We’ve reached a tipping point where conditions are increasingly making it impractical to have either a tail- or nose-heavy centre of Content Gravity. To date, much IT and business time and attention have been spent on implementing ERP, marketing applications and commerce solutions, and most companies have yet to focus on moving the centre of Content Gravity. So there’s a window of opportunity for companies to gain a major strategic advantage here. However, they need to act fast, as I believe that in the next two to three years the majority of companies will adopt Content Hub to bridge the growing divide between highly structured operational ERP systems and commerce and marketing applications.
For us at Agility Multichannel, it’s all about wanting great customer references. These early and successful adopters will encourage others to do it the same way. As with other re-engineering excersises, don’t assume putting the software in will automatically change people and processes. It won’t. Top level support is key, as is alignment around business objectives for delivering the best omnichannel customer journey experience. Then model the process and determine the best Content Hub solution. It’s potentially a huge area for strategic improvement, but once a company has their flight plan and is committed, they need to set achievable milestones along the route and they shouldn’t delay the take-off. The companies that take the early initiative will soon be flying high, straight and level.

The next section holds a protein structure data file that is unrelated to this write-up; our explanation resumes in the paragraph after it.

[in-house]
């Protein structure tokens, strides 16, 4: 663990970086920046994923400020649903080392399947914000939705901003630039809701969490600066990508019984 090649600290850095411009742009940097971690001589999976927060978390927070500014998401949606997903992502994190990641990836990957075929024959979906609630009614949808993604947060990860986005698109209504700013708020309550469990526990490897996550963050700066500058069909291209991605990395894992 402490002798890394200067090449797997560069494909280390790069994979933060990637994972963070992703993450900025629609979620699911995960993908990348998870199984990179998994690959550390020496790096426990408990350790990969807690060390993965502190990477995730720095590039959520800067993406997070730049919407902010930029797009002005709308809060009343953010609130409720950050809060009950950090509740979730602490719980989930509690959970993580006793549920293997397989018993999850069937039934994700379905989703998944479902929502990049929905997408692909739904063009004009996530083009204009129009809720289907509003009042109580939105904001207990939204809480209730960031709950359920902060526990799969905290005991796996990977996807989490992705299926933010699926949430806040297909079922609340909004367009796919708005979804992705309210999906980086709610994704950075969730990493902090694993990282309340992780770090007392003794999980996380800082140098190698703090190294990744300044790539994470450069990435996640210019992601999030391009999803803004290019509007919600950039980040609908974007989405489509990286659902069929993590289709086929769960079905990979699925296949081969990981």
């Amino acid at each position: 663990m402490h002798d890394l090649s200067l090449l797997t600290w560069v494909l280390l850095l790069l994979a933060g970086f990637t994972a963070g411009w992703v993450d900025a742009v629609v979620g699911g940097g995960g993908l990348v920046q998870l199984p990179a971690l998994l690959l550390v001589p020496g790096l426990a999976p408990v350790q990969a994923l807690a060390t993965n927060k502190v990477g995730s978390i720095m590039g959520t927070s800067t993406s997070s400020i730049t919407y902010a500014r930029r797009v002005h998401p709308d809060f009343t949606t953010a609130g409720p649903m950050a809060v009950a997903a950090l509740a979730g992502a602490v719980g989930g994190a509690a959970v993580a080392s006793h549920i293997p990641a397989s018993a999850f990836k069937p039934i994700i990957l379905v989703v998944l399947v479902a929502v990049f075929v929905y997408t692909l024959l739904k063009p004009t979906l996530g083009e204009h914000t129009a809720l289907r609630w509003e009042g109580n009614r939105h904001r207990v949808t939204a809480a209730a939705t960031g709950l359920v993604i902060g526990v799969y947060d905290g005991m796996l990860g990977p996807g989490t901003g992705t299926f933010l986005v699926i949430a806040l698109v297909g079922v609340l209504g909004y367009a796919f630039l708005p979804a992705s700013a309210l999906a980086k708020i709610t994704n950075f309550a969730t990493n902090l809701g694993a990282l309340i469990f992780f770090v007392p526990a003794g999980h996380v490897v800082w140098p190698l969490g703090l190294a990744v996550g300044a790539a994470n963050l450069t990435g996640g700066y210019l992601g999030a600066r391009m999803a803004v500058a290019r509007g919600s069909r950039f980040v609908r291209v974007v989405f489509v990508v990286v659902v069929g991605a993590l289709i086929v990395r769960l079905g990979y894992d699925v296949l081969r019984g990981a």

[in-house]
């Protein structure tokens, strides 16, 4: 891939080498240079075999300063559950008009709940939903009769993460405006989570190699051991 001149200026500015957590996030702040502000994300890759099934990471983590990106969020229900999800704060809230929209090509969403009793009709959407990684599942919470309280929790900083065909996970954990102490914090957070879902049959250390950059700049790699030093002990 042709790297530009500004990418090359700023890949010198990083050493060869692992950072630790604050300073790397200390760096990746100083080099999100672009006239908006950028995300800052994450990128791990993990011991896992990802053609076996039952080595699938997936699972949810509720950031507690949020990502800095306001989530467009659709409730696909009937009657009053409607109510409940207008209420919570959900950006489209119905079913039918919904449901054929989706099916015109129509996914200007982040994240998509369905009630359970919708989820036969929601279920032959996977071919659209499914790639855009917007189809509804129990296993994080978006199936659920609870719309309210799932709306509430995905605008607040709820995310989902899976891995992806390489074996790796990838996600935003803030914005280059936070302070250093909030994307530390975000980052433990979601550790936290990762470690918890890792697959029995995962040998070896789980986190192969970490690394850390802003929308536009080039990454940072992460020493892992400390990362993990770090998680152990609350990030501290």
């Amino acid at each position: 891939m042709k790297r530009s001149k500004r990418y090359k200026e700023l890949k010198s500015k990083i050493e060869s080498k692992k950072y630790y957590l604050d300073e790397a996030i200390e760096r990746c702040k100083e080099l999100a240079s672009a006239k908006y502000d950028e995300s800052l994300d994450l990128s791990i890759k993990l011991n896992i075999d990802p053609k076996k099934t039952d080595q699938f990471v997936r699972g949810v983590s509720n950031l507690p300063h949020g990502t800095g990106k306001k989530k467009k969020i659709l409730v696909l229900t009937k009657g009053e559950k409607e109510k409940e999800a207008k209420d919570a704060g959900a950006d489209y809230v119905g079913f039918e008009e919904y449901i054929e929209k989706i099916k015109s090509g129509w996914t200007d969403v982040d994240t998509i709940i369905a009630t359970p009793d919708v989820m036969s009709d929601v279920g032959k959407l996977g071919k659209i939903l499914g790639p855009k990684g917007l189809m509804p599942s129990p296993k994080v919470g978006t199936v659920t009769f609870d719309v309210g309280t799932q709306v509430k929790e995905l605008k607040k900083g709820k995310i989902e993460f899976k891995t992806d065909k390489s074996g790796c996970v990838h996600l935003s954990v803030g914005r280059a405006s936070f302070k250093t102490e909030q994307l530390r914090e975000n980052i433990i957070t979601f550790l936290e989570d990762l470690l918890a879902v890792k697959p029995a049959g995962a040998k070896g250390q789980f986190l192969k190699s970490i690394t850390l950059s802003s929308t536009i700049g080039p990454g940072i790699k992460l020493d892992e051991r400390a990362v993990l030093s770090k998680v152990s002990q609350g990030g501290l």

Agility® is a Product Information Management (PIM) and Master Data Management (MDM) solution that puts your most valuable product data at the stable core of a go-anywhere, sell-everywhere commerce strategy. Offices in Chicago, US, York, UK, and Malmö, Sweden, with integration partners throughout the world.